Doctrine of Religious Ordinances
Adopted from the book : "The Faith of Shi'a Islam" by : Allamah Muhammad Ridha al-Muzaffar"
We believe that Allah has sent His ordinances in the interest of His servants; that whatever is greatly to our advantage he has made incumbent pon us (wajib); that whatever is to our disadvantage he has forbidden to us(haram): and that whatever is to our advantage, but not greatly so, He has made mustahabb, and has recommended us to do it. And this is of His Justice and Mercy.
It is clear that Allah must give His commandments to cover any eventuality, and that nothing can be found which is outside the scope of His commandments, although we may not be in a position to understand this.
We also say that it is impossible for Him to order something of which a part is evil, or to prohibit something of which a part is good. But some Muslims say that evil is what Allah prohibits, and good is what He commands, and that therefore there is no intrinsic good or evil in the acts themselves.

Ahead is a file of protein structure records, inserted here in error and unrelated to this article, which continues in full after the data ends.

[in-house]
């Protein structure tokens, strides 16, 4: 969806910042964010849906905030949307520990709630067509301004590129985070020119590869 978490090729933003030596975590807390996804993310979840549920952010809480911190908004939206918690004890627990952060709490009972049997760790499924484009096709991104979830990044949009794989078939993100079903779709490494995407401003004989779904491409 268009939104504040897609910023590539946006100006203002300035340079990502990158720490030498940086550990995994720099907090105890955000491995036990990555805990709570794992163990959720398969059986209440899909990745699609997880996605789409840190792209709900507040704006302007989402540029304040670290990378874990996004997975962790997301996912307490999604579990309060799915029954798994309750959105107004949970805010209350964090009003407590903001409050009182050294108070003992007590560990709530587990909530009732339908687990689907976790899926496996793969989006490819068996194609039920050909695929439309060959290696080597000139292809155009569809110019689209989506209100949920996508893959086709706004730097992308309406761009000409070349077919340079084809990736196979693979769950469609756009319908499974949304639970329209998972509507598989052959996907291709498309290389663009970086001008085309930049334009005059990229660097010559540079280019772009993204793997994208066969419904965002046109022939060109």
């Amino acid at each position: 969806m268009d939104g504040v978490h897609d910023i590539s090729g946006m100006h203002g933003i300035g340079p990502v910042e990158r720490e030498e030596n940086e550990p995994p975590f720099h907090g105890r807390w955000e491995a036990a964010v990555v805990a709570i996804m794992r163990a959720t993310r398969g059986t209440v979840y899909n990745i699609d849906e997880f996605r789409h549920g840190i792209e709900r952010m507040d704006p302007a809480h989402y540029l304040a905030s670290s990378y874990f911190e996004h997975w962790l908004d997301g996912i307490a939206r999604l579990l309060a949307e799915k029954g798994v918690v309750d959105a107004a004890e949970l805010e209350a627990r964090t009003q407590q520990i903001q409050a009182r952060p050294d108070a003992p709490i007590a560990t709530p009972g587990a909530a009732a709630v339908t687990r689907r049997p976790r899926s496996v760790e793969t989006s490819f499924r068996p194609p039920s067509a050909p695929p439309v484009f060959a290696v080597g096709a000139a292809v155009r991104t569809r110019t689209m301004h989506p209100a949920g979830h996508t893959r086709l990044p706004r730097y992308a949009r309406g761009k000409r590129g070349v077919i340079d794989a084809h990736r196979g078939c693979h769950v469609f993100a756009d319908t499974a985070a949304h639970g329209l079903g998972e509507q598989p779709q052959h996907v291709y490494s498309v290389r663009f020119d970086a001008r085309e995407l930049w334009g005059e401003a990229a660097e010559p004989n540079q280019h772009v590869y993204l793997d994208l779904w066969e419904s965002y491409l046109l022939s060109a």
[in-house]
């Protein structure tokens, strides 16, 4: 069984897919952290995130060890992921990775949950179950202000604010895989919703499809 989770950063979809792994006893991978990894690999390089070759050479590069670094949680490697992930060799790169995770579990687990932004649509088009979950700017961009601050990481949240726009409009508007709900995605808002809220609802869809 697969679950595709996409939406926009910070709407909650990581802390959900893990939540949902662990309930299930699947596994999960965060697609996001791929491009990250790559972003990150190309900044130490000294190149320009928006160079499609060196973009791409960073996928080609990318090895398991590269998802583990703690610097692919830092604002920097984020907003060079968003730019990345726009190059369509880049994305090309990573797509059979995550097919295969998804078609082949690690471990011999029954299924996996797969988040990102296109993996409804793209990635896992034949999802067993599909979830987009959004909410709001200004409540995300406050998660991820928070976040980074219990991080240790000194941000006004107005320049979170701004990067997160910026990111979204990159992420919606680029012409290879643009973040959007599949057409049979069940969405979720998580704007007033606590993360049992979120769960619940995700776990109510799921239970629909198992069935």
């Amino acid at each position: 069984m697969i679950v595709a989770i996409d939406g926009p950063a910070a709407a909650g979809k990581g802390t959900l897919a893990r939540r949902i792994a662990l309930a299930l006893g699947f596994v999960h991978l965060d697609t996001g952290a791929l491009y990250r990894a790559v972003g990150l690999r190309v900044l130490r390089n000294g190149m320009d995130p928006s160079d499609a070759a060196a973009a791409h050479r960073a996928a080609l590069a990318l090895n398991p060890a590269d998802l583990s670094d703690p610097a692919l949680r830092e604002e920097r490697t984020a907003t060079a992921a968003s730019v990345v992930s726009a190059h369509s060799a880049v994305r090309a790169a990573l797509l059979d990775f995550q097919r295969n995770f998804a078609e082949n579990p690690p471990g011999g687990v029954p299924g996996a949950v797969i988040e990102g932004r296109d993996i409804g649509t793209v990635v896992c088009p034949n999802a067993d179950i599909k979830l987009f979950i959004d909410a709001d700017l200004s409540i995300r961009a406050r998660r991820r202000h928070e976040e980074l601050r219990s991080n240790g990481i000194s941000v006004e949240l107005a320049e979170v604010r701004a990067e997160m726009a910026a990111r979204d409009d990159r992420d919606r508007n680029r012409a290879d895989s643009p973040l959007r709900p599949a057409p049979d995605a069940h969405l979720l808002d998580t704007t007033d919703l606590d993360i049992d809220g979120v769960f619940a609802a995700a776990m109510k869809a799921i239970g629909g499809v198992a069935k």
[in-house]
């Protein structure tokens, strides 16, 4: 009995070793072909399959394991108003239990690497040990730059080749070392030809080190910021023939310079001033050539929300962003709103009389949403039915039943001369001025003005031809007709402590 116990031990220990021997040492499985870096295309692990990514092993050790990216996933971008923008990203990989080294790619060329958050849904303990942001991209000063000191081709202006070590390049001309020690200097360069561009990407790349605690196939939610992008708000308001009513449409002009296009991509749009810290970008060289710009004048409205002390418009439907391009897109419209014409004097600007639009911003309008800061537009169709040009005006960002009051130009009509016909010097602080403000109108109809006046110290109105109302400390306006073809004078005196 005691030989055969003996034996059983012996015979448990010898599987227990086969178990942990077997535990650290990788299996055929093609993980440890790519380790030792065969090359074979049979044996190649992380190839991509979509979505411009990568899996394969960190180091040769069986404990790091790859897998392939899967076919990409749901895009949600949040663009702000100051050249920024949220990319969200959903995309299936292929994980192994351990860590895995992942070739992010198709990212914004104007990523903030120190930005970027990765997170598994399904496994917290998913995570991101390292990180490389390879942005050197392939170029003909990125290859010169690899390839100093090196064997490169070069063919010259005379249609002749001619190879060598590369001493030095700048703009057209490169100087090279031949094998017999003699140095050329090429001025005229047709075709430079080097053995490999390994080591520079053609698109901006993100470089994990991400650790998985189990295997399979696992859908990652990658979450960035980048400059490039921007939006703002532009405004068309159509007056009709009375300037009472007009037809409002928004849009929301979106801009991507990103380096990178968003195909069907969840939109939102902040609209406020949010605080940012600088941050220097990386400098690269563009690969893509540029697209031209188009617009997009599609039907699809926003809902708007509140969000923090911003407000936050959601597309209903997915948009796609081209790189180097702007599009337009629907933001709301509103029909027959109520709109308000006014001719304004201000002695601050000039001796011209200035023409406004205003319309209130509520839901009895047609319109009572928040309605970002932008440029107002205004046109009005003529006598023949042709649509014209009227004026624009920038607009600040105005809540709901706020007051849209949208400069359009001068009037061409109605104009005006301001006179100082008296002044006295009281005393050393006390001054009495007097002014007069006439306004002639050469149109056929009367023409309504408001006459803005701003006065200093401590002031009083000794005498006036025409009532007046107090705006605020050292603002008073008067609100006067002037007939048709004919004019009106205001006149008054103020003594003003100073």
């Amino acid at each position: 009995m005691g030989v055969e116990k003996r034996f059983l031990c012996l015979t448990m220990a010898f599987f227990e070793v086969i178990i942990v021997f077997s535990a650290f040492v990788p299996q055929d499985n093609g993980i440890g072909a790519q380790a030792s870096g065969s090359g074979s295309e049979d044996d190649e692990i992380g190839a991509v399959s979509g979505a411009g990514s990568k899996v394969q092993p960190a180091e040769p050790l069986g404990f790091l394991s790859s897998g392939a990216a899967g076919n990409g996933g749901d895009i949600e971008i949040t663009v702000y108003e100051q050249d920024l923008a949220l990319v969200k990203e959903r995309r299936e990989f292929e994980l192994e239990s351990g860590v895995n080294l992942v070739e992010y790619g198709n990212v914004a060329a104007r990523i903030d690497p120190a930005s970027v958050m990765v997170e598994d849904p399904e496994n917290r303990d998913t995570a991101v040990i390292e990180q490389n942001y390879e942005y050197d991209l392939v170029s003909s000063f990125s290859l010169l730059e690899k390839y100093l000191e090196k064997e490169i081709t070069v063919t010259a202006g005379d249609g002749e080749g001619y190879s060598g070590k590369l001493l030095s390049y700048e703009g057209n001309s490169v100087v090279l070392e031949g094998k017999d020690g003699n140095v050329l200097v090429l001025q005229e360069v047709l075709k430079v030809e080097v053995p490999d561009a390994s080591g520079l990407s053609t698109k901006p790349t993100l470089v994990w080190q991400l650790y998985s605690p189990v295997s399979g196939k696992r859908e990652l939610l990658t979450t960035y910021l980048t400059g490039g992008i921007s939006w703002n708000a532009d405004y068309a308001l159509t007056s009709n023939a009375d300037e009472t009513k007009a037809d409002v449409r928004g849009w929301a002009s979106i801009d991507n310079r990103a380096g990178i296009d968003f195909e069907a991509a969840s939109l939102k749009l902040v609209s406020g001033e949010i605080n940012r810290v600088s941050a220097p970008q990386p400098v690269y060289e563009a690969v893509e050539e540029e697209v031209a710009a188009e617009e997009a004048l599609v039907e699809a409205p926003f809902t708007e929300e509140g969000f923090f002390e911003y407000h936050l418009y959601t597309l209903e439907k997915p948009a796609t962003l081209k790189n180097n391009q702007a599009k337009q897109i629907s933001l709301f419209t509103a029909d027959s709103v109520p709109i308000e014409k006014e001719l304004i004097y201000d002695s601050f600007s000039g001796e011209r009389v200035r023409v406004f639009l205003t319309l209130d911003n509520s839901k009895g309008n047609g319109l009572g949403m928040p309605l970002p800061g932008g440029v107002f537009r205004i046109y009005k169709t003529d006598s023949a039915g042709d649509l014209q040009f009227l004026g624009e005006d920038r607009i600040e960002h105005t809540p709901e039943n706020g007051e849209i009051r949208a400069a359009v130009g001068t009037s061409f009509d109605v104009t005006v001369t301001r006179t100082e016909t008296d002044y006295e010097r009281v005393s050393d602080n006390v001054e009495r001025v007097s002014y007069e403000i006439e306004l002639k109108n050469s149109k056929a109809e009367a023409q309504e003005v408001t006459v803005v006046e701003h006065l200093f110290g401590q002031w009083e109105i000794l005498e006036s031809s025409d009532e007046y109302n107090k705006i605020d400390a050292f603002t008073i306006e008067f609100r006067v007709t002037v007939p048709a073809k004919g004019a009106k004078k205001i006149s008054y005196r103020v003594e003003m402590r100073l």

This is not in accord with reason, however, as the same people also say that Allah can do things which are evil; thus He can order what includes evil and prohibit what includes good. It has previously been mentioned that this opinion is erroneous, because it requires that Allah is ignorant and unable to do certain things; far be He glorified and exalted above what they say!
In short, the correct belief is that there is neither interest nor benefit to Allah in His commandments to us, but that they interest and benefit is entirely for ourselves, or to forbid that which contains no evil, because none on His laws are without aim, and He has no need of His servants.
Share this article